Governments, Donors Falling Short of Antiretroviral Treatment Goals, Report Says
Governments and international donors are falling short of their goals of providing antiretroviral drugs to HIV-positive people in developing countries who need them, according to a report released on Tuesday by the International Treatment Preparedness Coalition, the International Herald Tribune reports. The United Nations and the Group of Eight industrialized nations by 2010 aim to have 9.8 million people worldwide receiving antiretroviral treatment, but current trends indicate that the world will miss that goal by five million people, the report -- titled "Missing the Target #3: Stagnation in AIDS Treatment Scale Up Puts Millions of Lives at Risk" -- said. For the report, researchers examined six countries with high HIV prevalence -- the Dominican Republic, Kenya, India, Nigeria, Russia and South Africa -- and found "disappointing" results in all of them, the Tribune reports. According to the report, 5,595 children in India have been diagnosed as HIV-positive, although experts say about 200,000 children in the country are living with the virus. In Nigeria, fewer than 100,000 people are being treated with antiretroviral drugs despite the government's goal of having more than 200,000 people on treatment by the middle of this year, the report said. The report also said women and children are missing out the most on antiretroviral treatment. Programs focusing on preventing mother-to-child transmission are reaching 9% of HIV-positive women in Africa, although the drugs are inexpensive and available, according to the report (Rosenthal, International Herald Tribune, 11/28).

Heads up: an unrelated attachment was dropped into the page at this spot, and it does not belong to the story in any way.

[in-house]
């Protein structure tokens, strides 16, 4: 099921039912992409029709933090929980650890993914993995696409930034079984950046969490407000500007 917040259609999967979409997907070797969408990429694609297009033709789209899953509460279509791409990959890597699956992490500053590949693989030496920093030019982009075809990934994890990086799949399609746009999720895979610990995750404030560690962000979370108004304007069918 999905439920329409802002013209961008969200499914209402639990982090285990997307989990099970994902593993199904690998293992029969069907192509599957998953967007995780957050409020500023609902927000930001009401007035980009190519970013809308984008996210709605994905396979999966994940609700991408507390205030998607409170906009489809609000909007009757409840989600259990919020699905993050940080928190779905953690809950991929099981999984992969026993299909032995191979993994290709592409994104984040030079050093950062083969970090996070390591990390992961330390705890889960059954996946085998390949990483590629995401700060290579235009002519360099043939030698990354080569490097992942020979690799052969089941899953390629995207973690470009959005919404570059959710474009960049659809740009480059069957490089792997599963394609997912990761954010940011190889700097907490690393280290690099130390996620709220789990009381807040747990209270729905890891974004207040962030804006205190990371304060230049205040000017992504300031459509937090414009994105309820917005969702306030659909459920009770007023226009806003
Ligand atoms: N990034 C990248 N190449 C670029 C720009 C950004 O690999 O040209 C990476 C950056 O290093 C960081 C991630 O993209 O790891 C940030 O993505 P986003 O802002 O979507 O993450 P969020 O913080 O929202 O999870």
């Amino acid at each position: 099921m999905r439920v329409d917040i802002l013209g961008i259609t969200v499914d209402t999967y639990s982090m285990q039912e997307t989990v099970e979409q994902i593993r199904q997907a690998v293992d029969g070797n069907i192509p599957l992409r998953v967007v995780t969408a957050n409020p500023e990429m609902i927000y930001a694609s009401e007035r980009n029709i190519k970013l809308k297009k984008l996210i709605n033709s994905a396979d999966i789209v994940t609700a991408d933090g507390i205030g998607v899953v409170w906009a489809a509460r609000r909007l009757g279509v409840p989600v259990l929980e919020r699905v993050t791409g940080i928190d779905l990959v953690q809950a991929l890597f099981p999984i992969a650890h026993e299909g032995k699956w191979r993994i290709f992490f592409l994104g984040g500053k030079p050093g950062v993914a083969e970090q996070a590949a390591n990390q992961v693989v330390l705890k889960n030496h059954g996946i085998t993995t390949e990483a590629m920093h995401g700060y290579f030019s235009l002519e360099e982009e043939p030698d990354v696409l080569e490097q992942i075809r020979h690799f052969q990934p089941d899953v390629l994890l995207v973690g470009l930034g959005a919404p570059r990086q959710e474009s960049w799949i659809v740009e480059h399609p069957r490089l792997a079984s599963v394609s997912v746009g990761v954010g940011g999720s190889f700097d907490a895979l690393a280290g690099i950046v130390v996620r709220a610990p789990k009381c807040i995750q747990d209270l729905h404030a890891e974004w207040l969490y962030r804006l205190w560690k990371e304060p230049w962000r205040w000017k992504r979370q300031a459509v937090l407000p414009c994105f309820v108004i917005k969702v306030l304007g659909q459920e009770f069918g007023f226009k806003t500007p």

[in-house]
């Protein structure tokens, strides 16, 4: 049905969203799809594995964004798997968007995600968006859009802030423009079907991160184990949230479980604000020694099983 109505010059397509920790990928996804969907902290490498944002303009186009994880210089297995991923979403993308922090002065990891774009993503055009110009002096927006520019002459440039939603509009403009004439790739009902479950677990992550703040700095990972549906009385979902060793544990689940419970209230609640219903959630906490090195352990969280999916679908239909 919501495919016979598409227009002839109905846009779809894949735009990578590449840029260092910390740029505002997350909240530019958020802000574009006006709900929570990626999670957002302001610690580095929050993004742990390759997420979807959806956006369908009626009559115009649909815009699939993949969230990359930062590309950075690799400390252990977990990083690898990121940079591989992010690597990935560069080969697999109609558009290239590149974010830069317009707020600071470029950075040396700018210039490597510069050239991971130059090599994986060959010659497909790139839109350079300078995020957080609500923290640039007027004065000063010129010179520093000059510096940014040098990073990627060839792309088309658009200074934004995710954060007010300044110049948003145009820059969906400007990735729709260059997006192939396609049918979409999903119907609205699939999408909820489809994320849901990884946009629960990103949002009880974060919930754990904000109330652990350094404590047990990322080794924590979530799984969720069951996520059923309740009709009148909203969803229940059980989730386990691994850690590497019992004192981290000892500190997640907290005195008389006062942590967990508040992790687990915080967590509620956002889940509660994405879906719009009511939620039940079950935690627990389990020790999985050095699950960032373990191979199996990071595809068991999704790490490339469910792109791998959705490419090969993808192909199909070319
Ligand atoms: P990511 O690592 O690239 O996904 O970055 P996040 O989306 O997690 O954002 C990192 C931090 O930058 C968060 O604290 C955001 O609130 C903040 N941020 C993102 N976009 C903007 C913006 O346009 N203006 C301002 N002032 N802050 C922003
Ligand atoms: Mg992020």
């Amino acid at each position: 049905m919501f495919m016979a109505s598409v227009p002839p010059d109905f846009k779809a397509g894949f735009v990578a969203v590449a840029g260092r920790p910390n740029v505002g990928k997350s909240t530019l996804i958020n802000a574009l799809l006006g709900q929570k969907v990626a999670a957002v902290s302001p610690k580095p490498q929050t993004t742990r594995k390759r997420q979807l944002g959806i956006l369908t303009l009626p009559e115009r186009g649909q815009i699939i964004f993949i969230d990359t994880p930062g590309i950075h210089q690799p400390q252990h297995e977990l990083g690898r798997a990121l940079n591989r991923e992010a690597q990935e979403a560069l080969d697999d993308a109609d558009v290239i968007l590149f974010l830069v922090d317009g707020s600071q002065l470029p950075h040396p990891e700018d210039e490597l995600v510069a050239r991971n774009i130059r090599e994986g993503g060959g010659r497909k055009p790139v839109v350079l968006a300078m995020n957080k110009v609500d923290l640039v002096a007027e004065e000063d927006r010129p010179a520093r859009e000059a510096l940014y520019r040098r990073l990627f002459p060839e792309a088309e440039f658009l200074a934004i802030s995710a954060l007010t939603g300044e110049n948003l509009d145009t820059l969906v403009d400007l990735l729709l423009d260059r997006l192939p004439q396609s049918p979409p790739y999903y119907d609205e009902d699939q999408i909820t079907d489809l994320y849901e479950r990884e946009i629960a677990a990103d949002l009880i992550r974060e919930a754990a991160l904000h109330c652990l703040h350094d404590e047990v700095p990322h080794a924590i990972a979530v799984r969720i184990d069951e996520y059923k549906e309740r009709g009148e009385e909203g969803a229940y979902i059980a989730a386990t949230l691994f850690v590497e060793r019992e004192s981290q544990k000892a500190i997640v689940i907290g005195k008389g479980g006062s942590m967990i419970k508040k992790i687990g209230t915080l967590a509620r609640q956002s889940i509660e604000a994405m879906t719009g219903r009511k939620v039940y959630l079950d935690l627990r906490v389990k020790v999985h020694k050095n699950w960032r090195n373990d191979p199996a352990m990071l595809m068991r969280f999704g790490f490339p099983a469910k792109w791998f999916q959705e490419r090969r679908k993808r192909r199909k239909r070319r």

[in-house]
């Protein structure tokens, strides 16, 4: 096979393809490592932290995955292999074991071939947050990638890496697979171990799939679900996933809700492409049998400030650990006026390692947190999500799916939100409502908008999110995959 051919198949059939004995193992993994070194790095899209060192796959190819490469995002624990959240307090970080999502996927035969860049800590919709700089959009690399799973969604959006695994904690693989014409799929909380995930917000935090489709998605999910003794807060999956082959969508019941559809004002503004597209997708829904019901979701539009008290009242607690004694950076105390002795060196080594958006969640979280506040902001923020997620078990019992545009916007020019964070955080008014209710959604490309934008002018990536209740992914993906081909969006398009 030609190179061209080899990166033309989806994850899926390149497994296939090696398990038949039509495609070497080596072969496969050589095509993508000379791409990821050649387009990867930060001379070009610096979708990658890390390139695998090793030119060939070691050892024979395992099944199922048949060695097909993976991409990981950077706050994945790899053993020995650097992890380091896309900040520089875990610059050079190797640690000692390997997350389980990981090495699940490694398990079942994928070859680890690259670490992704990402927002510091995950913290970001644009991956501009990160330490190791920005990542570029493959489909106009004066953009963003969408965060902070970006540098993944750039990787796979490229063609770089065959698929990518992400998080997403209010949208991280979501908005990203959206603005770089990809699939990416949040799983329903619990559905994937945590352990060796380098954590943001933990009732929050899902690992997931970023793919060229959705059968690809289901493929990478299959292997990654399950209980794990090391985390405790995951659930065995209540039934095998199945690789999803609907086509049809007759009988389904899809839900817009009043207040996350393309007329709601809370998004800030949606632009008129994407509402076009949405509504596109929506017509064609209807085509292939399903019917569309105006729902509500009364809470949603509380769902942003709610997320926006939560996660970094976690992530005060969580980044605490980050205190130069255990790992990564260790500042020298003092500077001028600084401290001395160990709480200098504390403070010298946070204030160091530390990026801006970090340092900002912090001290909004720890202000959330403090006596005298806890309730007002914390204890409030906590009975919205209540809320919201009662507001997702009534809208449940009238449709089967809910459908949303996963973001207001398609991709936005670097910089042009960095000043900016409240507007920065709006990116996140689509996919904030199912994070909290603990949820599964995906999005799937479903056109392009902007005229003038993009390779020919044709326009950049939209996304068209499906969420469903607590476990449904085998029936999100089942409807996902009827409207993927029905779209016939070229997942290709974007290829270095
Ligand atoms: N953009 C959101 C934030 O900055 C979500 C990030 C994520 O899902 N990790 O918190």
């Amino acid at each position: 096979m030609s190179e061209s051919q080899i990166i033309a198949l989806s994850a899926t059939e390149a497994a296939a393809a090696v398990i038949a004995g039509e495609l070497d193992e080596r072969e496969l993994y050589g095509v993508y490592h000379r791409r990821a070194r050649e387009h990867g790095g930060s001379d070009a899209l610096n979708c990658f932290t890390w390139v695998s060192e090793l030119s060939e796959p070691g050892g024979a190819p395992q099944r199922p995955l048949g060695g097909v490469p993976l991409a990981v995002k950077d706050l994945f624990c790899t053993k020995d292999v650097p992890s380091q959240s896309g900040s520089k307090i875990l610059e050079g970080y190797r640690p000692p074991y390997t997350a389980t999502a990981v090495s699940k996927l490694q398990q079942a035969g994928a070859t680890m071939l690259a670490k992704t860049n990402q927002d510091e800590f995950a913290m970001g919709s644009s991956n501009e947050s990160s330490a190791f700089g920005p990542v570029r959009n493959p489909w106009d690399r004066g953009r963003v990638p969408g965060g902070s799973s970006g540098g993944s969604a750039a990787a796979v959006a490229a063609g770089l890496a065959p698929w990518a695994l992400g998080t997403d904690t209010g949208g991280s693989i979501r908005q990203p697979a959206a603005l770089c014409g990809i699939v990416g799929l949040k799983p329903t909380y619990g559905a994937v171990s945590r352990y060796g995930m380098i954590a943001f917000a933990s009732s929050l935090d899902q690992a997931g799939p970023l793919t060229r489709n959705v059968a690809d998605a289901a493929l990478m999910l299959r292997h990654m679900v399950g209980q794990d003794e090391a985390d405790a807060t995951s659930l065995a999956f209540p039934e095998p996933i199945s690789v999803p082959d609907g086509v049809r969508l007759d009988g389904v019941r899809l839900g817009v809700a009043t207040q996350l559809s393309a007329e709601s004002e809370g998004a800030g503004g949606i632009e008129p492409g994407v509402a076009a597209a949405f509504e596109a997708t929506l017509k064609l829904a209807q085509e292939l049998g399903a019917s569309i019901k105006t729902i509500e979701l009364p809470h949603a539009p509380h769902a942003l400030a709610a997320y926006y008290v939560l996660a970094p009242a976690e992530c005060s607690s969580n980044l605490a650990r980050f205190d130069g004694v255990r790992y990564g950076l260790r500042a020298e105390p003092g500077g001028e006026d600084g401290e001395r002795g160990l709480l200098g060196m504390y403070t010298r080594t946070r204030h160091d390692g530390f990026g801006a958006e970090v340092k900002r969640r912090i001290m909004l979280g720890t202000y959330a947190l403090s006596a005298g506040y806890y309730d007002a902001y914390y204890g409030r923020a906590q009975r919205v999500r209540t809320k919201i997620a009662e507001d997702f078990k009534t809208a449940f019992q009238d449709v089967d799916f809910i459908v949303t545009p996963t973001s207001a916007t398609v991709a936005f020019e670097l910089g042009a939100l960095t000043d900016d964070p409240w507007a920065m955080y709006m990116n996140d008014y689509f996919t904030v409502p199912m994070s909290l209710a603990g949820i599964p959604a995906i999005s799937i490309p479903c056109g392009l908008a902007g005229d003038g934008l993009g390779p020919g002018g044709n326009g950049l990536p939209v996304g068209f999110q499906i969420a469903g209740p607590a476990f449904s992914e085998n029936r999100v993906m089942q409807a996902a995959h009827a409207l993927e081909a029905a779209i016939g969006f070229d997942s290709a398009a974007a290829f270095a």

The report calls for urgent and specific action to avoid immense shortfalls on global HIV/AIDS commitments (ITPC release, 11/28). HIV/AIDS advocates also are calling for prevention and treatment programs to focus more on girls and women. According to Mary Robinson, former U.N. high commissioner for human rights, young girls are five times as likely to become HIV-positive as boys (International Herald Tribune, 11/28). "The rhetoric from public health officials is good, but the follow-through is abysmal," Gregg Gonsalves, who coordinated the report, said, adding, "We are woefully behind our targets" (Columbia State, 11/29). "The time for incremental efforts is over," Stephen Lewis, U.N. special envoy for HIV/AIDS in Africa, said, adding, "The international community must now finally keep its word and mobilize for global AIDS treatment delivery. By scaling up AIDS treatment we will be saving millions of lives, transforming communities and advancing HIV prevention." According to Lewis, "It is a moral imperative that global leaders and institutions keep their promises and scale up AIDS services with urgency and increased resources" (ITPC release, 11/28).